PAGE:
Lookout Aims to Rein In Mobile Advertisers' Bad Behavior
Mobile device management company Lookout starts warning when apps use advertising networks known for questionable practices.
Many mobile-application developers rely on advertising to offer their apps for free yet still turn a profit. However, a lack of rules on what constitutes good behavior in advertising on mobile devices has allowed many advertising platforms to adopt aggressive practices. On June 26, mobile-device management firm Lookout announced it would warn users of installed programs that used aggressive advertising platforms, such as taking personal data without the user's knowledge or causing pop-up advertisements outside of the developer's application. The current landscape resembles the Wild West, without many standards of good behavior, Jeremy Linden, security product manager at Lookout, told eWEEK. "It is important for people to have trust in their applications and trust in their mobile advertising networks," Linden said. "We think they should have to respect the social contracts." Nearly half of all mobile applications use advertising networks to generate revenue, according to Lookout. While adware continues to be uncommon, about 1.6 percent of Android users have adware installed, according to the company's data. Overall, about 6.5 percent of applications on Google Play use advertising networks whose practices do not follow Lookout’s guidelines.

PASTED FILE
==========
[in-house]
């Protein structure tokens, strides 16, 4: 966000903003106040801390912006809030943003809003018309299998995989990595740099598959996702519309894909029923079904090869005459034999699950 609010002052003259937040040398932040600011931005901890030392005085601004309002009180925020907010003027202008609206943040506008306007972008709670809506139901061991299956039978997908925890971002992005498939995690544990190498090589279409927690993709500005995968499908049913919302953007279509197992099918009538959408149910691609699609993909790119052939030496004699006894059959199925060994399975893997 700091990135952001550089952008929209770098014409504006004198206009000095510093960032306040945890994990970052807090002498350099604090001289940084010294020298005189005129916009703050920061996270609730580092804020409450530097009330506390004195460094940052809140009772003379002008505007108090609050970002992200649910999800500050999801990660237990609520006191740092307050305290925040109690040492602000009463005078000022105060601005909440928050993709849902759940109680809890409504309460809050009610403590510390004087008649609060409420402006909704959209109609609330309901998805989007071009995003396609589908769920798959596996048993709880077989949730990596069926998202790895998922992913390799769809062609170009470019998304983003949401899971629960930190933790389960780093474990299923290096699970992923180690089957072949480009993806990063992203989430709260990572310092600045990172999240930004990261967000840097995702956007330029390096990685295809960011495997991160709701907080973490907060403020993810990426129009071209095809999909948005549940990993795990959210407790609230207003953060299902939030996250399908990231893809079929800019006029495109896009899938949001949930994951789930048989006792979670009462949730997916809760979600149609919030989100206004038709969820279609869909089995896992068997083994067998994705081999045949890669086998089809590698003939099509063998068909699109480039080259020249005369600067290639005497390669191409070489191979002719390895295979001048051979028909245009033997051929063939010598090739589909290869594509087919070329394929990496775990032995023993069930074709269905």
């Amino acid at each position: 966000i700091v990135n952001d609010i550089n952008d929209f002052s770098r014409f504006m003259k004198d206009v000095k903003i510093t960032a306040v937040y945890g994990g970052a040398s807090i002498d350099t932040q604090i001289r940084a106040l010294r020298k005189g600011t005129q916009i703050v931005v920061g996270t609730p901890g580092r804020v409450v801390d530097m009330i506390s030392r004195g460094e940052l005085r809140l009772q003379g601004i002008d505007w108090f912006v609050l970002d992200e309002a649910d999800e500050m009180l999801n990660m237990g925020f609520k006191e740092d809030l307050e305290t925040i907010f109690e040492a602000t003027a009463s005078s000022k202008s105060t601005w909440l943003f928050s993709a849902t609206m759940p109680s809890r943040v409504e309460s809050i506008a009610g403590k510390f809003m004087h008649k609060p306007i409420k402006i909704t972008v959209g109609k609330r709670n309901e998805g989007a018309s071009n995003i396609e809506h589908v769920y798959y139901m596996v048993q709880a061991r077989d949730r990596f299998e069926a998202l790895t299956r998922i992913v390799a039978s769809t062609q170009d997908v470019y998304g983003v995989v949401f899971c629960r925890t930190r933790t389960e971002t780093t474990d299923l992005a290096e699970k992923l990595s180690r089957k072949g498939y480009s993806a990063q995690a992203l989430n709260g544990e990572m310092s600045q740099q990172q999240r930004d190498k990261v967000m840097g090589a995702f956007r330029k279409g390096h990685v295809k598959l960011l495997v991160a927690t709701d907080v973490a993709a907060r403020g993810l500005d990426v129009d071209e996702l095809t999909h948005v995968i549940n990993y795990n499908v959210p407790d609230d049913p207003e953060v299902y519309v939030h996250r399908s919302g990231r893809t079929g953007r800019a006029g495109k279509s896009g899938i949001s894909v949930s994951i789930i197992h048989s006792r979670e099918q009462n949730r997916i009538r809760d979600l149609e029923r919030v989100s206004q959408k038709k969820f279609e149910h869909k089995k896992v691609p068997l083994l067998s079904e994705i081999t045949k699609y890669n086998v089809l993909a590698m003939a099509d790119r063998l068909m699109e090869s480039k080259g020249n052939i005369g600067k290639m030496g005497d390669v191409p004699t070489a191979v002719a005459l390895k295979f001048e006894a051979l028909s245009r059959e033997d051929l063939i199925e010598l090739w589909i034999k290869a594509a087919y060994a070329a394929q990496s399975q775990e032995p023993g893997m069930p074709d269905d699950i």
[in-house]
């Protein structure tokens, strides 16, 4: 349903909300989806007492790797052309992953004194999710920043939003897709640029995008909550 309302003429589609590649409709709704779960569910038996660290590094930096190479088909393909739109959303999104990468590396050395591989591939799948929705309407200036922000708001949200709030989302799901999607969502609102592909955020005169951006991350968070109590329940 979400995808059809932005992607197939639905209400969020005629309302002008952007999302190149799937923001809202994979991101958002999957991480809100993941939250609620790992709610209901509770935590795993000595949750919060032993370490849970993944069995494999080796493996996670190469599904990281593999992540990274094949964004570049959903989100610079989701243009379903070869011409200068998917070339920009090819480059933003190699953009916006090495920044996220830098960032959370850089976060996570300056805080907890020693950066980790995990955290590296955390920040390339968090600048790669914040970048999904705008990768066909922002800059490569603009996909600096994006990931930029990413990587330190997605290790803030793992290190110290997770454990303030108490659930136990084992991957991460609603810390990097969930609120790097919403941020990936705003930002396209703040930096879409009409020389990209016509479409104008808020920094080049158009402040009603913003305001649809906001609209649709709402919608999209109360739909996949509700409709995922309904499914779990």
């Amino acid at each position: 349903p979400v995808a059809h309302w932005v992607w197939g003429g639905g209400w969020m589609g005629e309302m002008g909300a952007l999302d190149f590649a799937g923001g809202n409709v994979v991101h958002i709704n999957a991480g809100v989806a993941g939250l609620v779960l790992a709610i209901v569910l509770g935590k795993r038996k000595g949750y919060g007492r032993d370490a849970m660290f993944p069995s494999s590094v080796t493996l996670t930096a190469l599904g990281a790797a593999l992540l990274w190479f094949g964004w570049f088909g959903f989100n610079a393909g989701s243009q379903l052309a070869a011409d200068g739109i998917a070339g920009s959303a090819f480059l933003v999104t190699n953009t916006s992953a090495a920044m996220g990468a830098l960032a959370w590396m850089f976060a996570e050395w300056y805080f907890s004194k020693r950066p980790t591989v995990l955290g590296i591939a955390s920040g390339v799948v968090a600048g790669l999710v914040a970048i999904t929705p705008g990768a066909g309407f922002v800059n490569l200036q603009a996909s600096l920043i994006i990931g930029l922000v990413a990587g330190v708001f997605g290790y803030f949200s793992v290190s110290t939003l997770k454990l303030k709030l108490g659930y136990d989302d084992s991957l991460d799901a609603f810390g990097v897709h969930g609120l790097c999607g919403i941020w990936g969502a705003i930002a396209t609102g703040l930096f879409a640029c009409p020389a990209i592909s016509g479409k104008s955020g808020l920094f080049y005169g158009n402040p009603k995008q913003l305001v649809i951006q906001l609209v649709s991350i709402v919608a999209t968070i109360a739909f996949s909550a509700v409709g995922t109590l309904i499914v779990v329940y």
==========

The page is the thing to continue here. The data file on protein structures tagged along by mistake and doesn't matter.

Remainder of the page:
In May, Lookout contacted advertising networks and served notice that in 45 days it would start flagging any application that used an aggressive ad network as "adware." Some networks responded, and the company is currently in talks with those firms about proper codes of conduct. Yet, as of June 18, five networks had not responded at all, and Lookout will begin to flag them as adware and offer users advice on how to uninstall the programs.